And wishcycling can make materials downcycle quicker. For example, a napkin that’s soaked in oil before getting tossed in the recycling bin can cause big trouble, because oil repels the paper fiber. When mixed with non-soiled paper during the recycling process, the oil can cause holes in the new paper, rendering it useless.
3. Damages Machinery
There’s another reason certain items should be kept out of your recycling bin. Not only is recycling machinery complex and expensive – it can be sensitive to damage.
This can lead to more financial losses and delays, but that's not all – these machines can also be dangerous or difficult to repair, which further complicates things. Some items causing trouble are aerosol cans, tissues, film plastic, and ceramics, for example.
As you can tell, wishcycling can really wreak havoc on the recycling process. Financial losses, delays, more waste, and less safe working conditions... and all because of trash placed in the wrong bin.
Now, don’t let this deter you – recycling is not a waste of time. Many of the items you put into your recycling bin do see a second life. According to the EPA, about 75% of our waste is actually recyclable.
The difficult part, of course, is figuring out the remaining 25%. Which leads us on to…
How to Stop Wishcycling
If you want to stop wishcycling, you're in luck – it's not as daunting as it might seem. Here are a few easy steps you can take:
Firstly, learn the basic dos and don’ts of recycling. Understanding what items should go where is a crucial step to stop your wishcycling, and once you start to learn, it’ll soon become second nature.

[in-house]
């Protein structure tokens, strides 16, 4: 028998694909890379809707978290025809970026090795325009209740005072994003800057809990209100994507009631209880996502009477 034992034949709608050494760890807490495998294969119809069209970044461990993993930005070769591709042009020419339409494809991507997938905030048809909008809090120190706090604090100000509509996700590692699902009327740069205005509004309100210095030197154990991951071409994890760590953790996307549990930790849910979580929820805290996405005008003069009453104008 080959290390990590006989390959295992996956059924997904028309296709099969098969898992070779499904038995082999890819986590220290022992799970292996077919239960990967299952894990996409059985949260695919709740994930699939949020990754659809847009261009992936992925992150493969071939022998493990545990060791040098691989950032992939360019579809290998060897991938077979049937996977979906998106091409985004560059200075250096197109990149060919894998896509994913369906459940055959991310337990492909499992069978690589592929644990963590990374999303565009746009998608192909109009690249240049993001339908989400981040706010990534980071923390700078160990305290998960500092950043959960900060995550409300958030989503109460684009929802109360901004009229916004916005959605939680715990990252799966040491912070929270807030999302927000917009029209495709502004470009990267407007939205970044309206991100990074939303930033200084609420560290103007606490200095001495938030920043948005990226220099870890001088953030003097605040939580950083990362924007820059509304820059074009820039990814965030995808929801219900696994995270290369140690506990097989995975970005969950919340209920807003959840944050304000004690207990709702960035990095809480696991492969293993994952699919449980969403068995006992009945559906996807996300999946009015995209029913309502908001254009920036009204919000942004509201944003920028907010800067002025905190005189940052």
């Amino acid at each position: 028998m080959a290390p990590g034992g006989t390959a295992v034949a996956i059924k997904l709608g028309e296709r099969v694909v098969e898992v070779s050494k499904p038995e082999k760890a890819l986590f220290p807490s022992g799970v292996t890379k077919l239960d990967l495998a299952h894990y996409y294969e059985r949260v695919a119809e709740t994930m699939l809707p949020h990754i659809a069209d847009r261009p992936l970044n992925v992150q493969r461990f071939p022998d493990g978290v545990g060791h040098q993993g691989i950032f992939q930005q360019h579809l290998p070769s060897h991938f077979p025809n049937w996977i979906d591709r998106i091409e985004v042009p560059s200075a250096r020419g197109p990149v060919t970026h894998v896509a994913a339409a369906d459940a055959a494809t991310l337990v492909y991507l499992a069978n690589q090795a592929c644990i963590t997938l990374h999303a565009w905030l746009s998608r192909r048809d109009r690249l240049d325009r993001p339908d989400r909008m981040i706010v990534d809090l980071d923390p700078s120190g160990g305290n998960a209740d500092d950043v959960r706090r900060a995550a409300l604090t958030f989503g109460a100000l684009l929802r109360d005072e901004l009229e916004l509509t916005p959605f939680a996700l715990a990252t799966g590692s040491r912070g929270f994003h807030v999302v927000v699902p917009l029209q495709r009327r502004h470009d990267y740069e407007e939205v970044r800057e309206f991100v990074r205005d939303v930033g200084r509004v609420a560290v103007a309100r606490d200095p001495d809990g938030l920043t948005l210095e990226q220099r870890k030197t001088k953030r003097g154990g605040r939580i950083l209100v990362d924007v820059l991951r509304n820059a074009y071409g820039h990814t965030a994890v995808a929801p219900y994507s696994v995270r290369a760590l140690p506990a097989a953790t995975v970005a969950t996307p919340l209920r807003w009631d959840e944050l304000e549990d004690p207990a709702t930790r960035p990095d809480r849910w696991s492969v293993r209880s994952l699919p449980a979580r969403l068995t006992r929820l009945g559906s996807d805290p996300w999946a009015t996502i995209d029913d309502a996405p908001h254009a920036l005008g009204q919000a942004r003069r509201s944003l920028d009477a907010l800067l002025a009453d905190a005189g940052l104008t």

Pizza boxes, for example, are actually fine to recycle at some centers, even if they have a little bit of grease on them – so long as they aren't soaked and the food scraps have been removed. But plastic bags or shattered glass? Not so much.
Understanding what items should go where is a crucial step to stop your wishcycling.
When it comes to recycling, we're all unsure about different things. Luckily, there are great resources out there that dig into the nitty-gritty of what can be recycled and not. If you want to start learning, two great places to get begin are WM and Recycle Right.
Secondly, once you've got the basics down, check your local recycling facility’s guidelines. All facilities don’t have the same machinery and capacity, so what they accept differs from community to community.
For example, not all plastics are recycled in the same way – and some are so difficult to recycle that they simply aren’t recycled. But, their so-called resin identification codes – that is, the small number inside the recycling symbol – specify what kind of plastic they're made from. Some plastics require specialist equipment, and your local center might not take them.
On the other hand, there might be specialist centers in your area that focus on hard-to-recycle items. If you’re curious what’s available close to you, at Earth911 you can type in your zip code and the item you’re wanting to recycle, to see a list of centers near you – easy peasy.
According to the EPA, about 75% of our waste is actually recyclable.
Lastly, once you know that something can go in the recycling bin, here's the cardinal rule: rinse, dry, and put it in the right bin. Food scraps are one of the most common and detrimental contaminators in recycling – and yet, so easy to avoid.
And we know it hurts, but if a recyclable item is too soiled by food… in the trash it goes. As counter-productive as it might feel, sometimes the best thing you can do for the planet is to not recycle an item.
And there you are! We hope this post gave you some helpful tips to help you recycle better going forward. Will you break the habit of wishcycling in 2022? Tell us in the comments below!
Psst… On a mission to do more good? Learn all about Upcycling here!